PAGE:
- A new treatment that helps relieve coronavirus symptoms could be brought to market in three months' time if further trials go well, according to Dr. Fatima al-Kaabi of the Sheikh Khalifa Medical City in the UAE.
- To date, there are no known vaccines or specific antiviral medicines against Covid-19.
- U.S. health officials say developing a vaccine will take at least 12 to 18 months.
A new treatment that helps to relieve coronavirus symptoms could be brought to market in three months' time if further trials go well, according to a researcher involved in the project.
"It's very early to say at this stage," said Dr. Fatima al-Kaabi, head of hematology and oncology at the Sheikh Khalifa Medical City in the United Arab Emirates.
"We've been happy that our initial safety results are promising, that's why we're heading into the next phase, of effectiveness of this treatment," she told CNBC's Hadley Gamble on Monday.
"If all ... went well and it worked well, then I would propose ... three months' time," she said, when asked how quickly the treatment, which was developed by doctors and researchers at the Abu Dhabi Stem Cell Center, could reach the market.
To date, there are no known vaccines or specific antiviral medicines against Covid-19. U.S. health officials say developing a vaccine will take at least 12 to 18 months.
The UAE has 14,163 cases and 126 deaths due to the coronavirus, based on data from Johns Hopkins University.
The remedy uses a "minimally invasive" method where a Covid-19 patient's stem cells are extracted, activated and turned into a fine mist to be inhaled. This alleviates symptoms such as shortness of breath and possibly coughing, said Dr. al-Kaabi.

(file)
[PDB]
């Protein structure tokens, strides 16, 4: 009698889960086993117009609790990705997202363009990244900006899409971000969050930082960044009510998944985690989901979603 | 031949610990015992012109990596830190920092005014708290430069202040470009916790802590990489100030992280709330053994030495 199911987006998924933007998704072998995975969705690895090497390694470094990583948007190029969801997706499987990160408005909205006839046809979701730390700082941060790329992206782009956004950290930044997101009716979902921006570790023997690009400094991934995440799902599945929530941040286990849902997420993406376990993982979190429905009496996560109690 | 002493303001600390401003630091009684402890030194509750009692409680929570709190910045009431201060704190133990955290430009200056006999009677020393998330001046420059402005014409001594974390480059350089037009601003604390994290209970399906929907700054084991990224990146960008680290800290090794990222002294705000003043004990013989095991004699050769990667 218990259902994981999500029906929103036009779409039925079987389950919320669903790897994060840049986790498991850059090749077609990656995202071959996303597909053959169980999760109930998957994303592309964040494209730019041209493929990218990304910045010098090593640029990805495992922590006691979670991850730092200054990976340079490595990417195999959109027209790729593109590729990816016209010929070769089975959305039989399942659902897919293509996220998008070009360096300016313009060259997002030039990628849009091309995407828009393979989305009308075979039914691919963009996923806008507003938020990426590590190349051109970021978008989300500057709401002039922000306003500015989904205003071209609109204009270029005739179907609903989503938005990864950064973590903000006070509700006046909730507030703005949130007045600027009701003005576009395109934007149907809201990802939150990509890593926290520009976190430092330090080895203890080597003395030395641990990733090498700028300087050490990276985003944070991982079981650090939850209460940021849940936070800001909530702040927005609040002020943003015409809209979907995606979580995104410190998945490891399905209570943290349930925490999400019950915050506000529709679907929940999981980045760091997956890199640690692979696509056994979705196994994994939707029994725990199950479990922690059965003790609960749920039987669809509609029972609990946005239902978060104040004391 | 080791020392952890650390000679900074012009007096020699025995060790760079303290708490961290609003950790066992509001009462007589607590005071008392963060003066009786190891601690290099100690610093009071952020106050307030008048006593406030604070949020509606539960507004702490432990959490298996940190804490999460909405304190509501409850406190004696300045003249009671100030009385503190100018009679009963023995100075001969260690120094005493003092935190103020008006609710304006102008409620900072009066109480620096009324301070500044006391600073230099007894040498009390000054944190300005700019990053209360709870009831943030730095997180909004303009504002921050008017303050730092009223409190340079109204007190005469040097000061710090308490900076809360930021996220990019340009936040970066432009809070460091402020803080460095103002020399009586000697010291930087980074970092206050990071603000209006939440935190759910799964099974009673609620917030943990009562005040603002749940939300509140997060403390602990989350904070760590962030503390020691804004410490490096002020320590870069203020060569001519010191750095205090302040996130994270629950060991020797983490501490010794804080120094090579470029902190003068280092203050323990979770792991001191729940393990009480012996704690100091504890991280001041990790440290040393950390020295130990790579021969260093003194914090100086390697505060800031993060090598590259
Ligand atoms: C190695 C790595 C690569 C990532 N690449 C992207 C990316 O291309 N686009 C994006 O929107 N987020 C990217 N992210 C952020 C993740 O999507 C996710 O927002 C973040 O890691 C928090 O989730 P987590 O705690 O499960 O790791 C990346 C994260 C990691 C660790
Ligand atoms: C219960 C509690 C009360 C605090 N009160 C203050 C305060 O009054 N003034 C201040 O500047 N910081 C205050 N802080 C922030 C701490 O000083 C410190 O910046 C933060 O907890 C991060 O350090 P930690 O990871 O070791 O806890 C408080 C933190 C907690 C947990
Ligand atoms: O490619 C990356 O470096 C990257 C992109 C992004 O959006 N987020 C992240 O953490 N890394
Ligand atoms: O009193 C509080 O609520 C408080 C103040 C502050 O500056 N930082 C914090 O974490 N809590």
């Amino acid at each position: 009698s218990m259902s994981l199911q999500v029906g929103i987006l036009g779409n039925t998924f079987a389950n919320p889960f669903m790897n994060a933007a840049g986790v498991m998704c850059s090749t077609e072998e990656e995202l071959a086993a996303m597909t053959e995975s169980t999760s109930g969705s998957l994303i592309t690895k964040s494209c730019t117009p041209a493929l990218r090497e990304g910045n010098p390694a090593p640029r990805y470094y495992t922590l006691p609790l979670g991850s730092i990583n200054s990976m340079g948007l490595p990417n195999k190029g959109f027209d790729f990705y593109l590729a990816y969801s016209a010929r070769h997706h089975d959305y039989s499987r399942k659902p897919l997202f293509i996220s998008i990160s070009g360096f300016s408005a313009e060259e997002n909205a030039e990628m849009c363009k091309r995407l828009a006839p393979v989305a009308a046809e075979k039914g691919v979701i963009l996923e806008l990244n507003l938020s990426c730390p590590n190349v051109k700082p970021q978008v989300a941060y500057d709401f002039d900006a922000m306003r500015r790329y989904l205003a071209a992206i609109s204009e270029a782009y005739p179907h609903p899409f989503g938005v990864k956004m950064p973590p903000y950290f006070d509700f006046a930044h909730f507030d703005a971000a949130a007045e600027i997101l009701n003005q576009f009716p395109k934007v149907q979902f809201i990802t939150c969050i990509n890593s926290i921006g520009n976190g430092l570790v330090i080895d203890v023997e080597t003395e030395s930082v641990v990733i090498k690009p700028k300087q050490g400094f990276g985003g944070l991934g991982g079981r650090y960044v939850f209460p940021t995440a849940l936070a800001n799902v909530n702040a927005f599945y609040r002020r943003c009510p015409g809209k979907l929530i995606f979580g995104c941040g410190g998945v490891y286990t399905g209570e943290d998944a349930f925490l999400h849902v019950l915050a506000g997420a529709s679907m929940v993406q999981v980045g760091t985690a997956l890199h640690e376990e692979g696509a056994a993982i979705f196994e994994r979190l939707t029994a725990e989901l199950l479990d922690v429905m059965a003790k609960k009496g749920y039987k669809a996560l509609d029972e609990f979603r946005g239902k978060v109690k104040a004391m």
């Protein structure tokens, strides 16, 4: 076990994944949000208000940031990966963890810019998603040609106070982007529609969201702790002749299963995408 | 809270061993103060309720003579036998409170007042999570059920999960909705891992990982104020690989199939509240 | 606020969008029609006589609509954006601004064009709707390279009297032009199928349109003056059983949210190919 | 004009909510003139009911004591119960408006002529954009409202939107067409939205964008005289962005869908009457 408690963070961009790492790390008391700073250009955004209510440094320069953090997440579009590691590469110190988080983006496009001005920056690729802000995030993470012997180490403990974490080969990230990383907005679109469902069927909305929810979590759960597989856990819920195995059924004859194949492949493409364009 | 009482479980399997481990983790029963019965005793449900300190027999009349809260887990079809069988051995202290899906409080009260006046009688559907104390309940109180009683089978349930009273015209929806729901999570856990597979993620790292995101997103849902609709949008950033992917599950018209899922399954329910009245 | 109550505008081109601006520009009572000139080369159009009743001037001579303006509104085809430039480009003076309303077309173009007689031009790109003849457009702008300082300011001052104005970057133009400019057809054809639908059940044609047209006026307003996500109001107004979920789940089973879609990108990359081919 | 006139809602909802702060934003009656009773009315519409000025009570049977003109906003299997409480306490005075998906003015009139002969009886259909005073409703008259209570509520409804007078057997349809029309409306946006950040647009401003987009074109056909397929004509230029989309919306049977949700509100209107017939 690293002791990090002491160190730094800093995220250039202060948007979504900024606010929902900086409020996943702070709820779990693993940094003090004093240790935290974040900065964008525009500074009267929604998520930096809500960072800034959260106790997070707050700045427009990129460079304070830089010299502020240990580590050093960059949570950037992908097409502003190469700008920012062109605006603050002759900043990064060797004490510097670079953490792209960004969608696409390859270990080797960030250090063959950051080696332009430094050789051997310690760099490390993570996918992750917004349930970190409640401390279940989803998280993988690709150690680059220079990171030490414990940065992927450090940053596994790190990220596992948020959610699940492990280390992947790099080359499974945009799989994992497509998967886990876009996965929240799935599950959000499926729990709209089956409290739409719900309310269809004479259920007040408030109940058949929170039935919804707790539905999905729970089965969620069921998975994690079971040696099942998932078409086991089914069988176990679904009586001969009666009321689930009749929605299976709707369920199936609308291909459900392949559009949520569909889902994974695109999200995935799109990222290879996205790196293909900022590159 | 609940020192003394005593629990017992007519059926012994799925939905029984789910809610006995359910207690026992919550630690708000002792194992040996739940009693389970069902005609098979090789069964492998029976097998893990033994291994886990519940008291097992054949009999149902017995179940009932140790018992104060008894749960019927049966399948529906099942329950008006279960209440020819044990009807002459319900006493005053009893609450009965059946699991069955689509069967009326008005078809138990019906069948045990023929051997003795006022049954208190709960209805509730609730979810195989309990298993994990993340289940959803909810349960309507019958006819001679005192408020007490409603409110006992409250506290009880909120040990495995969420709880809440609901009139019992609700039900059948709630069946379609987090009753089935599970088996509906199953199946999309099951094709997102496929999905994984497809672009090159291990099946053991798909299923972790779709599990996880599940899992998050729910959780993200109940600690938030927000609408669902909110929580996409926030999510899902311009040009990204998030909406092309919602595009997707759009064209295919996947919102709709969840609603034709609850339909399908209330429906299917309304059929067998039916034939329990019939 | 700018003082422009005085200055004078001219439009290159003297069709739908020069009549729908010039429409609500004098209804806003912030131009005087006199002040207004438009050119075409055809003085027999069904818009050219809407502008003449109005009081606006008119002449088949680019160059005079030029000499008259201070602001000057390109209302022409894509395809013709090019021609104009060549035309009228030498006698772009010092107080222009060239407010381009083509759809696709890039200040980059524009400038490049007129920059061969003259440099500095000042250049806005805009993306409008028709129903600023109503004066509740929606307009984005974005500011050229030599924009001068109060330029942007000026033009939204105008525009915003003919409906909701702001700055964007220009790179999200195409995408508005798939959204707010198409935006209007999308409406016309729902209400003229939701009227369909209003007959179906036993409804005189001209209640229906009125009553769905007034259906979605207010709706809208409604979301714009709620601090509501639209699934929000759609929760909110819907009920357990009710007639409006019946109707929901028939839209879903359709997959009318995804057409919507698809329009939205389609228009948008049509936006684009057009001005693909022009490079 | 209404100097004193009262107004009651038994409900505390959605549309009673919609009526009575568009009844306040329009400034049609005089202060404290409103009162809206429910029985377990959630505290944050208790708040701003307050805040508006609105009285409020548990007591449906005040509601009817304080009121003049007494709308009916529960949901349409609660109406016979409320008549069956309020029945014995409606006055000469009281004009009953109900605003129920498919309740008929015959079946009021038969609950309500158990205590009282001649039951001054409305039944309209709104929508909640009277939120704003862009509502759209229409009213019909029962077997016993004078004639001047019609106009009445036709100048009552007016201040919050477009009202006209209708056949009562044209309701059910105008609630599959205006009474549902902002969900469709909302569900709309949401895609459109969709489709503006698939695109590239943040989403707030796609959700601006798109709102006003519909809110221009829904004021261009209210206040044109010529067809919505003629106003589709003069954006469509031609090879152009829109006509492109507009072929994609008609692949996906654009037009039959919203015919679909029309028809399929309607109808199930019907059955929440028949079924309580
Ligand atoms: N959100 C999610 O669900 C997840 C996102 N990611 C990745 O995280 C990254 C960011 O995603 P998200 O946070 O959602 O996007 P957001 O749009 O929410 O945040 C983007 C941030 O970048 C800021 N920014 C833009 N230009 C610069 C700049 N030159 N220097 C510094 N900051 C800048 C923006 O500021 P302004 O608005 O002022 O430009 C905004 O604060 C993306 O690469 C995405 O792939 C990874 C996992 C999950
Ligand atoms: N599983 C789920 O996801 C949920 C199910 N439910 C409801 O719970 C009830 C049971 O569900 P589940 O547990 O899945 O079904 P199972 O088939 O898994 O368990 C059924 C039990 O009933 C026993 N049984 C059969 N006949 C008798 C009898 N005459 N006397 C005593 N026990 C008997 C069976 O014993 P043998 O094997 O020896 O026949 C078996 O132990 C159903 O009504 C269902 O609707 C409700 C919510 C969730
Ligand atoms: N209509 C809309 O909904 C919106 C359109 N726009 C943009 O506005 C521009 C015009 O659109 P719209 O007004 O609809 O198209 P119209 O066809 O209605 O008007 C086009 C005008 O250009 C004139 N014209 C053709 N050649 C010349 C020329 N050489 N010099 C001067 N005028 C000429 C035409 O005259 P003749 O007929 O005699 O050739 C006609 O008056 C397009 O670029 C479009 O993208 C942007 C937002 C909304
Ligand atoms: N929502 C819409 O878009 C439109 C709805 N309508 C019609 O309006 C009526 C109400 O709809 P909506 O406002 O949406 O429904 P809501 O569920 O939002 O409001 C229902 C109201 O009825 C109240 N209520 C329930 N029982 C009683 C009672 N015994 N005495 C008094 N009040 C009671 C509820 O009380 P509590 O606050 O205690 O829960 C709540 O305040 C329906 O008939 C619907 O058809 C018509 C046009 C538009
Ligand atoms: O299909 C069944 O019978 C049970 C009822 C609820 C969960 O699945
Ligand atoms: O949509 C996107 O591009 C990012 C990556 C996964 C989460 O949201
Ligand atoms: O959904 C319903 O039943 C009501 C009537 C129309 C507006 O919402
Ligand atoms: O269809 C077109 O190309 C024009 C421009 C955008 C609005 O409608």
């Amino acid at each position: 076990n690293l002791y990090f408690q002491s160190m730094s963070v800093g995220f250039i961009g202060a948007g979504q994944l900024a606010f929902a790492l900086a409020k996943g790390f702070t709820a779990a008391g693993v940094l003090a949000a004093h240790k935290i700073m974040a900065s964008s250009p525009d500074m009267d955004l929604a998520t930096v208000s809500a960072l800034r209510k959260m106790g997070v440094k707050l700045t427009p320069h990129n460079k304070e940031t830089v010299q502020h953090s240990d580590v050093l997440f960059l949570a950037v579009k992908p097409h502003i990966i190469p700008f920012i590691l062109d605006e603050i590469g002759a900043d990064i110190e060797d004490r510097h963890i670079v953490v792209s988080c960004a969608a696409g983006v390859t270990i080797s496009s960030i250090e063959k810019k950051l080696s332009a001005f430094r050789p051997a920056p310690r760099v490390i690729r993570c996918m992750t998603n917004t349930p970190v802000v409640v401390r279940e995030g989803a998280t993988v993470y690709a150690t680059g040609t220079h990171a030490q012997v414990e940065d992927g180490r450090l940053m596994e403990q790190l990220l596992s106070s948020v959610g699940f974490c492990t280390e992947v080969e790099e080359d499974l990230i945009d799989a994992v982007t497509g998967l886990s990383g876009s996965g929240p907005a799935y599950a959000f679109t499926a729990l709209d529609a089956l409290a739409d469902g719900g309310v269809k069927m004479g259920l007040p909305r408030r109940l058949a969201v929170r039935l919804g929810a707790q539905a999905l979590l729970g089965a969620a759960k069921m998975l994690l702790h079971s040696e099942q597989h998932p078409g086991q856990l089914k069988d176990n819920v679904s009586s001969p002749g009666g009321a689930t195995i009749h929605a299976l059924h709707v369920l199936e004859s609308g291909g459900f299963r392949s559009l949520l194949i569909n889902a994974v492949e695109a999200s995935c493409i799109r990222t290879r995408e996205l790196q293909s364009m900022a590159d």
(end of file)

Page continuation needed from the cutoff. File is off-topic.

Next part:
"It is hypothesized to have its therapeutic effect by regenerating lung cells and modulating the immune response to keep it from overreacting to the COVID-19 infection and causing further damage to healthy cells," the UAE's ministry of health and prevention said a statement.
Some 73 patients with moderate to severe symptoms received this treatment, and all were "successfully treated and cured," the statement said, adding that none reported "immediate adverse effects." Around a quarter of these patients were intubated and in the intensive care unit.
The treatment was given along with "conventional medical intervention" and will not replace established protocols, according to the statement.
"We're hopeful," said Dr. al-Kaabi, noting that the results of further trials on the efficacy of the treatment will only be out a couple of weeks' time. "We've seen (a) favorable outcome."
Another treatment for the coronavirus, an antiviral drug from Gilead Sciences, has been in the spotlight following positive preliminary results from trials. America's Food and Drug Administration granted the medicine emergency use authorization last week. That means doctors can administer remdesivir to patients hospitalized with Covid-19, even though the drug has not undergone the same FDA review as other treatments.
Separately, researchers cut short a study testing anti-malaria drug chloroquine as a potential Covid-19 treatment last month. The drug gained widespread international attention after two small studies published in France found the coronavirus infection cleared a lot faster for patients taking it when compared to a control group.
However, citing a high risk of death, scientists have now scrapped the trials, warning it should prompt some degree of skepticism from the public toward enthusiastic claims of the drug. President Donald Trump had touted chloroquine as a potential "game changer" in the fight against the virus.
— CNBC's Berkeley Lovelace Jr. and William Feuer contributed to this report.